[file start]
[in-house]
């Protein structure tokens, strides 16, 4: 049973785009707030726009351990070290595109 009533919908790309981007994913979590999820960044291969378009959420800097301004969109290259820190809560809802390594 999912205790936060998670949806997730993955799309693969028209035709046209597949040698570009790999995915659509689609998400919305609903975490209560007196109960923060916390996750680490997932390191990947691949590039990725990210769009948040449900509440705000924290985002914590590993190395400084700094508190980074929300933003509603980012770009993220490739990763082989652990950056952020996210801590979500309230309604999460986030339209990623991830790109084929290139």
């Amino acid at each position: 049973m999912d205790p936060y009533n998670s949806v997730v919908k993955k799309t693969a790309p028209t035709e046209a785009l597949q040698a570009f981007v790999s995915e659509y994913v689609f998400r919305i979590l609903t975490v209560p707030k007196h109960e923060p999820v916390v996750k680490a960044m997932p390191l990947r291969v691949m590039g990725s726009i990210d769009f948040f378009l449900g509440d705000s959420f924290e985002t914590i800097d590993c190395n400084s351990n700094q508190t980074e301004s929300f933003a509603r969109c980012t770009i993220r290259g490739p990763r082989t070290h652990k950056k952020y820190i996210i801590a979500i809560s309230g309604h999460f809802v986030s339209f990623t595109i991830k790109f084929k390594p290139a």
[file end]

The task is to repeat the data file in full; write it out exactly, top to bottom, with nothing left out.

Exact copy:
[in-house]
């Protein structure tokens, strides 16, 4: 049973785009707030726009351990070290595109 009533919908790309981007994913979590999820960044291969378009959420800097301004969109290259820190809560809802390594 999912205790936060998670949806997730993955799309693969028209035709046209597949040698570009790999995915659509689609998400919305609903975490209560007196109960923060916390996750680490997932390191990947691949590039990725990210769009948040449900509440705000924290985002914590590993190395400084700094508190980074929300933003509603980012770009993220490739990763082989652990950056952020996210801590979500309230309604999460986030339209990623991830790109084929290139």
């Amino acid at each position: 049973m999912d205790p936060y009533n998670s949806v997730v919908k993955k799309t693969a790309p028209t035709e046209a785009l597949q040698a570009f981007v790999s995915e659509y994913v689609f998400r919305i979590l609903t975490v209560p707030k007196h109960e923060p999820v916390v996750k680490a960044m997932p390191l990947r291969v691949m590039g990725s726009i990210d769009f948040f378009l449900g509440d705000s959420f924290e985002t914590i800097d590993c190395n400084s351990n700094q508190t980074e301004s929300f933003a509603r969109c980012t770009i993220r290259g490739p990763r082989t070290h652990k950056k952020y820190i996210i801590a979500i809560s309230g309604h999460f809802v986030s339209f990623t595109i991830k790109f084929k390594p290139a």